https://www.law.louisville.edu/academics/academic-calendars

If you have any questions, please contact Barbara Thompson in Student Records.

Free MPRE Prep Course for August 2009 Examinees

For a limited time, Kaplan PMBR is offering a comprehensive MPRE prep course for free to students registered for the August 7, 2009 MPRE.  The MPRE course features online course flexibility, a full-length practice exam, two online workshops, a substantive outline book, and an online MPRE quiz bank.  For more information, please visit the Kaplan PMBR website http://www.kaplanpmbr.com/Bar_Review/MPRE/mpre-online.html.

Register for the Clinic!

Update: Message from Professor Santry about registration (April 14, 2009)

Spots are still available in the Law Clinic for Fall 2009.  If you missed last week's information session about the clinic, you may watch the video here.

Professor Shelley Santry is the new permanent director of the law clinic. She has 16 years legal experience in the Louisville legal community, as an attorney with Legal Aid, and most recently as an assistant county attorney.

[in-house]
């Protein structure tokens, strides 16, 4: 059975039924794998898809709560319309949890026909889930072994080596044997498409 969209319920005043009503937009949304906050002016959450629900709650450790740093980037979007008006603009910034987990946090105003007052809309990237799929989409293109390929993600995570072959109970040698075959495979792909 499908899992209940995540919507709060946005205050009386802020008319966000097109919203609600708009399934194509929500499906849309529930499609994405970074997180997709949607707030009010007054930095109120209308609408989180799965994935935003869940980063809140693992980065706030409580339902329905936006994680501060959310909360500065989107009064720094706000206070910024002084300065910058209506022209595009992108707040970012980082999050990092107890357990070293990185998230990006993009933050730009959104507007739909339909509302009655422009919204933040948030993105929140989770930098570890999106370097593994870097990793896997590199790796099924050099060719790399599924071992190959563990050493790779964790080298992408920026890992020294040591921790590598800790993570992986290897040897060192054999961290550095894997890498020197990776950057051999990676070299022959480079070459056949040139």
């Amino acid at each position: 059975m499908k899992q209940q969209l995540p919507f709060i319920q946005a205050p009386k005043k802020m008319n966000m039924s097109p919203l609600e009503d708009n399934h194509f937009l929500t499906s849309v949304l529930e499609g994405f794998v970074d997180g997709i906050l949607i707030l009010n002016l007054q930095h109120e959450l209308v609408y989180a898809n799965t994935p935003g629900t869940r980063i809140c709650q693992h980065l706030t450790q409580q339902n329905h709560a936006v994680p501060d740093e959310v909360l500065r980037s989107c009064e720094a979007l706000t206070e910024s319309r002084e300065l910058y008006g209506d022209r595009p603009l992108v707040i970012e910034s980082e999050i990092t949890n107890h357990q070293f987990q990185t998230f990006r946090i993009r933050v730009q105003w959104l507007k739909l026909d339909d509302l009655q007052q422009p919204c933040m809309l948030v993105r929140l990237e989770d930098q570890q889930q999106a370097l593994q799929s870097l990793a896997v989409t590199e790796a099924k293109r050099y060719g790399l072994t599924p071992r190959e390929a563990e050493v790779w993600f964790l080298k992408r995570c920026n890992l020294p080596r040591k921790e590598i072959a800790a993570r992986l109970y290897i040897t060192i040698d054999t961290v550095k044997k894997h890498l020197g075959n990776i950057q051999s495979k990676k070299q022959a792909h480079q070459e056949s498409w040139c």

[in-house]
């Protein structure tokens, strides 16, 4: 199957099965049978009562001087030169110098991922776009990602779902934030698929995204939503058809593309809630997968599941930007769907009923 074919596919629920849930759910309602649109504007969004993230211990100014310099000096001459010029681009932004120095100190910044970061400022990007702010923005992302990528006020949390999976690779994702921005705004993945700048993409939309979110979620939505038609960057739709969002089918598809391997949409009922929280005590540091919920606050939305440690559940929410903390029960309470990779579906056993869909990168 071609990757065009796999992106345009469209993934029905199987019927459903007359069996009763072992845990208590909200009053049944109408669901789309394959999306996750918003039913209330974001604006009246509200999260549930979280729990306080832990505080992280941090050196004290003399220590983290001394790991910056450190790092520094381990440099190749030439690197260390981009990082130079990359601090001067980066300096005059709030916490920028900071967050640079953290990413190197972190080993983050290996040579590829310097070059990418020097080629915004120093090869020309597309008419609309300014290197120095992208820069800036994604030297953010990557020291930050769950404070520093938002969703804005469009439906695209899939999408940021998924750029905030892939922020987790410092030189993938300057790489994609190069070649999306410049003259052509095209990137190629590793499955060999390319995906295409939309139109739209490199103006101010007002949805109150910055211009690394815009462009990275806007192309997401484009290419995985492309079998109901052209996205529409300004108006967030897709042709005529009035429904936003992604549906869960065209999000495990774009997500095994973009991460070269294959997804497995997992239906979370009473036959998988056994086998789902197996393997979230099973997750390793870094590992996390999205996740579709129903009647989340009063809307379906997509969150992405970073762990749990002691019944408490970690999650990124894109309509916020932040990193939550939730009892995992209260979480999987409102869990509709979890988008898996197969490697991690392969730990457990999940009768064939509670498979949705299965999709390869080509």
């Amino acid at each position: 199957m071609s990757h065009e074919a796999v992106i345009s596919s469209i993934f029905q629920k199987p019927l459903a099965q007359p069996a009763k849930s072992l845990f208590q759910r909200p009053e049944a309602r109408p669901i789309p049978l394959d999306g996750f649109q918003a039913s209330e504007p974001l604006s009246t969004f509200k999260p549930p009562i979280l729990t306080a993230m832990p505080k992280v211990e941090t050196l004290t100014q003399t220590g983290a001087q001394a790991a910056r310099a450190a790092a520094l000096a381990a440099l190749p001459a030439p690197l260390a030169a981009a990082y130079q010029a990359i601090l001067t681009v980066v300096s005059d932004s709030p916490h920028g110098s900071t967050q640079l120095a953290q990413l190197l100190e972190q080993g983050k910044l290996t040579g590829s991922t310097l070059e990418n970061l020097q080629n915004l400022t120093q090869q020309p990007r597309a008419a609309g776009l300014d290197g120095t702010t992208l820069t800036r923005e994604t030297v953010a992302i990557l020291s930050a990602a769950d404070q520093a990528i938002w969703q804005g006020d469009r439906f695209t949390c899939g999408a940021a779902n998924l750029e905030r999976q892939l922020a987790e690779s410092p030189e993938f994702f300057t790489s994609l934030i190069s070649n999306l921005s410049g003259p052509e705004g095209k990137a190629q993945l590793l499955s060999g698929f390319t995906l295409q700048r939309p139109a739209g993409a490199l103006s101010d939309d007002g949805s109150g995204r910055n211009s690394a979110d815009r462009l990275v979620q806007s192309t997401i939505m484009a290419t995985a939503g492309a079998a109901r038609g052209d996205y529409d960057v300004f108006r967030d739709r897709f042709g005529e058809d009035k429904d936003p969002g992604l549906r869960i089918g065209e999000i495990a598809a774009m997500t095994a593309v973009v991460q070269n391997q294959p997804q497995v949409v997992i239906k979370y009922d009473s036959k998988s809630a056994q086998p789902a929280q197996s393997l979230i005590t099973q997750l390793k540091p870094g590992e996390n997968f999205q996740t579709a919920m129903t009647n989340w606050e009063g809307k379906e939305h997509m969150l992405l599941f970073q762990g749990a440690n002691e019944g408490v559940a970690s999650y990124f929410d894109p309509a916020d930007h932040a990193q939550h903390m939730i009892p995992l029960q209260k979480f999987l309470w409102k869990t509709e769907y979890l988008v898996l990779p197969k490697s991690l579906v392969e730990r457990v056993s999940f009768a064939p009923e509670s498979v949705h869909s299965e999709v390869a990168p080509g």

The clinic is located downtown at 416 W. Muhammad Ali Blvd. Students enrolled in the clinic will work on housing and some limited domestic violence cases referred to the clinic by Legal Aid. Students that participate will be representing these clients as the primary attorney dealing with the matter, and so this is a great opporunity to get some hands on experience with real clients.

The clinic will consist of a weekly classroom meeting, plus clinic office hours.

The clinic class will be limited to eight students, and registration is only allowed by permission of the director, Shelley Santry. You can only take the clinic if you have completed 60 credit hours by the time you enroll in the clinic (i.e., credits to be earned next fall will not count). This is a requirement of the Kentucky Bar.

Here's how you apply:

Submit the following 3 documents to Professor Lars Smith by 5:00 pm, Wednesday, April 15 (his office is Room 286):


  1. Statement of Intent of why you wish to participate in the clinic (maximum 1 page, single spaced).

  2. Copy of your resume.

  3. Copy of your transcript.

Final decisions will be made by the end of the semester.  In the meantime, students are advised to make alternative scheduling plans in case their request to enroll in the clinic is not approved.

Some things to keep in mind: